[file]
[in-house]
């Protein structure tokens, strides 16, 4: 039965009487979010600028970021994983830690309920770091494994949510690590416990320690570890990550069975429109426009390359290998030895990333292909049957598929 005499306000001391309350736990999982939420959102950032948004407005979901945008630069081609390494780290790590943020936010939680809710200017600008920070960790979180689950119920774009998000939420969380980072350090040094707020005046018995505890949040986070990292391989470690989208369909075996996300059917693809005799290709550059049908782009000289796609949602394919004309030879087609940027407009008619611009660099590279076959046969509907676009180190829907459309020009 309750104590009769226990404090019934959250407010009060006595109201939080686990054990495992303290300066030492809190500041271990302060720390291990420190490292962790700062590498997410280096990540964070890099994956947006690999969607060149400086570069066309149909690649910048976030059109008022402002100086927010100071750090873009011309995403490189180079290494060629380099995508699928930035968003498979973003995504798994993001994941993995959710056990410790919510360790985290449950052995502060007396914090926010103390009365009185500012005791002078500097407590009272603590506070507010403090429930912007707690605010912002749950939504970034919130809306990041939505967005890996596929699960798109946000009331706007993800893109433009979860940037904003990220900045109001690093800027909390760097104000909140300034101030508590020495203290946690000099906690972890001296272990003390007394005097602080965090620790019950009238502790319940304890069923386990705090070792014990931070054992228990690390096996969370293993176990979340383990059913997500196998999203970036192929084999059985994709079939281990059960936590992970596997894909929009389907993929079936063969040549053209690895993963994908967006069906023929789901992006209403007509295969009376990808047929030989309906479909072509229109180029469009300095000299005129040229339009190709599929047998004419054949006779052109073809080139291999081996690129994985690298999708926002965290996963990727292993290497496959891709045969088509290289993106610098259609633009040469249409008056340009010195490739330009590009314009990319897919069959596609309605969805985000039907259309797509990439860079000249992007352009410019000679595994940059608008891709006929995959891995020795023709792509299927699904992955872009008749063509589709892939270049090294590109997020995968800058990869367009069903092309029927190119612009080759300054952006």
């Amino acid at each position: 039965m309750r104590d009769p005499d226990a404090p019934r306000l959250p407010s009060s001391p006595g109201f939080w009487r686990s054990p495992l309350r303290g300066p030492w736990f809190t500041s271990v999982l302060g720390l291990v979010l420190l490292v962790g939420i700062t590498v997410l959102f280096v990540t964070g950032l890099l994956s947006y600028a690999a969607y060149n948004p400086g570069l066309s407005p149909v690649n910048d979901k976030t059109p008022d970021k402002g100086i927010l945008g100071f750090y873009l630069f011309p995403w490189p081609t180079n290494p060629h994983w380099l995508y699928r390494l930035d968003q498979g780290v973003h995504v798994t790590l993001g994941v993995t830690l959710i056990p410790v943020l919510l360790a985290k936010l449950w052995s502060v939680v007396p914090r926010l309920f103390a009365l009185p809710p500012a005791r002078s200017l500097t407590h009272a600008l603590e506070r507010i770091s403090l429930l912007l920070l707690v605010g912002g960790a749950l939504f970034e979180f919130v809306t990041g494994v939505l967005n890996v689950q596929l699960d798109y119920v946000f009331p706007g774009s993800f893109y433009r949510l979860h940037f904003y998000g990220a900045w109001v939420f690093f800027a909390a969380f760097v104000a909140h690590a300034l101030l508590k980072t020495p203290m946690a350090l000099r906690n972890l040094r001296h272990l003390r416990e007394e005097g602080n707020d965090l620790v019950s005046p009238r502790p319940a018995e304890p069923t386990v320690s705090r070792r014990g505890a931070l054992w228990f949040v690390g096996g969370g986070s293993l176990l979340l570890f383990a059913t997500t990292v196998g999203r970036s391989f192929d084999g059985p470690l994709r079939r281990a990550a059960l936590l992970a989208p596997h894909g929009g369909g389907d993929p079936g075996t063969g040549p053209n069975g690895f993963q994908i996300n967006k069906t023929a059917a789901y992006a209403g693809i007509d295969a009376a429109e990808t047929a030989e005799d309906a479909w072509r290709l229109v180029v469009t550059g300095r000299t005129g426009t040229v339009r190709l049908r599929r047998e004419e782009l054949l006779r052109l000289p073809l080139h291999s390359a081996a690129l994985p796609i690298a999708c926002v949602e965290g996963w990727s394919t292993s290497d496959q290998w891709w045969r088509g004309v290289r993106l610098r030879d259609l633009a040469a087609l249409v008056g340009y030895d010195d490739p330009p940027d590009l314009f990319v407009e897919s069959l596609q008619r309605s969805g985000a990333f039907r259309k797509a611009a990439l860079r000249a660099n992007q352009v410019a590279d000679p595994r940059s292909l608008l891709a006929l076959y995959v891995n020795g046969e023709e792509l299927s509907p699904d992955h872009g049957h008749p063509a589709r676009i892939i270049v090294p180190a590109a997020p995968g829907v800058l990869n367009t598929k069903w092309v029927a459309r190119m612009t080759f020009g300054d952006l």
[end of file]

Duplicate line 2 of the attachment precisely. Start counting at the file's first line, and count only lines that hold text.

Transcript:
């Protein structure tokens, strides 16, 4: 039965009487979010600028970021994983830690309920770091494994949510690590416990320690570890990550069975429109426009390359290998030895990333292909049957598929 005499306000001391309350736990999982939420959102950032948004407005979901945008630069081609390494780290790590943020936010939680809710200017600008920070960790979180689950119920774009998000939420969380980072350090040094707020005046018995505890949040986070990292391989470690989208369909075996996300059917693809005799290709550059049908782009000289796609949602394919004309030879087609940027407009008619611009660099590279076959046969509907676009180190829907459309020009 309750104590009769226990404090019934959250407010009060006595109201939080686990054990495992303290300066030492809190500041271990302060720390291990420190490292962790700062590498997410280096990540964070890099994956947006690999969607060149400086570069066309149909690649910048976030059109008022402002100086927010100071750090873009011309995403490189180079290494060629380099995508699928930035968003498979973003995504798994993001994941993995959710056990410790919510360790985290449950052995502060007396914090926010103390009365009185500012005791002078500097407590009272603590506070507010403090429930912007707690605010912002749950939504970034919130809306990041939505967005890996596929699960798109946000009331706007993800893109433009979860940037904003990220900045109001690093800027909390760097104000909140300034101030508590020495203290946690000099906690972890001296272990003390007394005097602080965090620790019950009238502790319940304890069923386990705090070792014990931070054992228990690390096996969370293993176990979340383990059913997500196998999203970036192929084999059985994709079939281990059960936590992970596997894909929009389907993929079936063969040549053209690895993963994908967006069906023929789901992006209403007509295969009376990808047929030989309906479909072509229109180029469009300095000299005129040229339009190709599929047998004419054949006779052109073809080139291999081996690129994985690298999708926002965290996963990727292993290497496959891709045969088509290289993106610098259609633009040469249409008056340009010195490739330009590009314009990319897919069959596609309605969805985000039907259309797509990439860079000249992007352009410019000679595994940059608008891709006929995959891995020795023709792509299927699904992955872009008749063509589709892939270049090294590109997020995968800058990869367009069903092309029927190119612009080759300054952006």